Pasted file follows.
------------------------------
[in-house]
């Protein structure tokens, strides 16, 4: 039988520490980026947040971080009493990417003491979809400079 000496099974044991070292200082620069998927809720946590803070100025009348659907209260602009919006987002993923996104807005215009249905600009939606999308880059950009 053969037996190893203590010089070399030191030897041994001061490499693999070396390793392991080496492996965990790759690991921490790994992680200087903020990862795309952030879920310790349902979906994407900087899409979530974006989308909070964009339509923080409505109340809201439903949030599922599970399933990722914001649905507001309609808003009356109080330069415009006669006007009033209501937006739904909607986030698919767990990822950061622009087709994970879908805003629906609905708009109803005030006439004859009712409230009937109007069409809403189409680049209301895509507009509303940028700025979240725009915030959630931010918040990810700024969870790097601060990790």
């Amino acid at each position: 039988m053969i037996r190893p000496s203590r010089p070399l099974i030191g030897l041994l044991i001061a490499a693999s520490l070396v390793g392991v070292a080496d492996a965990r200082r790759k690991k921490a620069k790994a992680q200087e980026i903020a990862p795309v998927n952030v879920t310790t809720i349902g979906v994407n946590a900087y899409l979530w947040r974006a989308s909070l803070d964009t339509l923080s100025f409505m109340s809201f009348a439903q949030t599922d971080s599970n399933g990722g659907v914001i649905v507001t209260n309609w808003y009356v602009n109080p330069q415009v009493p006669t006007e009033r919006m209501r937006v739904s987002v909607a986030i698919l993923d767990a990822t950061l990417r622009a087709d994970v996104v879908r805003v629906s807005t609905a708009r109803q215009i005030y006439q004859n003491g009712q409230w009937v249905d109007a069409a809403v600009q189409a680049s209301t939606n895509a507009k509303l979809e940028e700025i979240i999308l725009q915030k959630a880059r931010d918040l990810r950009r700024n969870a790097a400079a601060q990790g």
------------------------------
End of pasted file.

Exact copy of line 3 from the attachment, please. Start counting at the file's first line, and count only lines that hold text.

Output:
């Amino acid at each position: 039988m053969i037996r190893p000496s203590r010089p070399l099974i030191g030897l041994l044991i001061a490499a693999s520490l070396v390793g392991v070292a080496d492996a965990r200082r790759k690991k921490a620069k790994a992680q200087e980026i903020a990862p795309v998927n952030v879920t310790t809720i349902g979906v994407n946590a900087y899409l979530w947040r974006a989308s909070l803070d964009t339509l923080s100025f409505m109340s809201f009348a439903q949030t599922d971080s599970n399933g990722g659907v914001i649905v507001t209260n309609w808003y009356v602009n109080p330069q415009v009493p006669t006007e009033r919006m209501r937006v739904s987002v909607a986030i698919l993923d767990a990822t950061l990417r622009a087709d994970v996104v879908r805003v629906s807005t609905a708009r109803q215009i005030y006439q004859n003491g009712q409230w009937v249905d109007a069409a809403v600009q189409a680049s209301t939606n895509a507009k509303l979809e940028e700025i979240i999308l725009q915030k959630a880059r931010d918040l990810r950009r700024n969870a790097a400079a601060q990790g």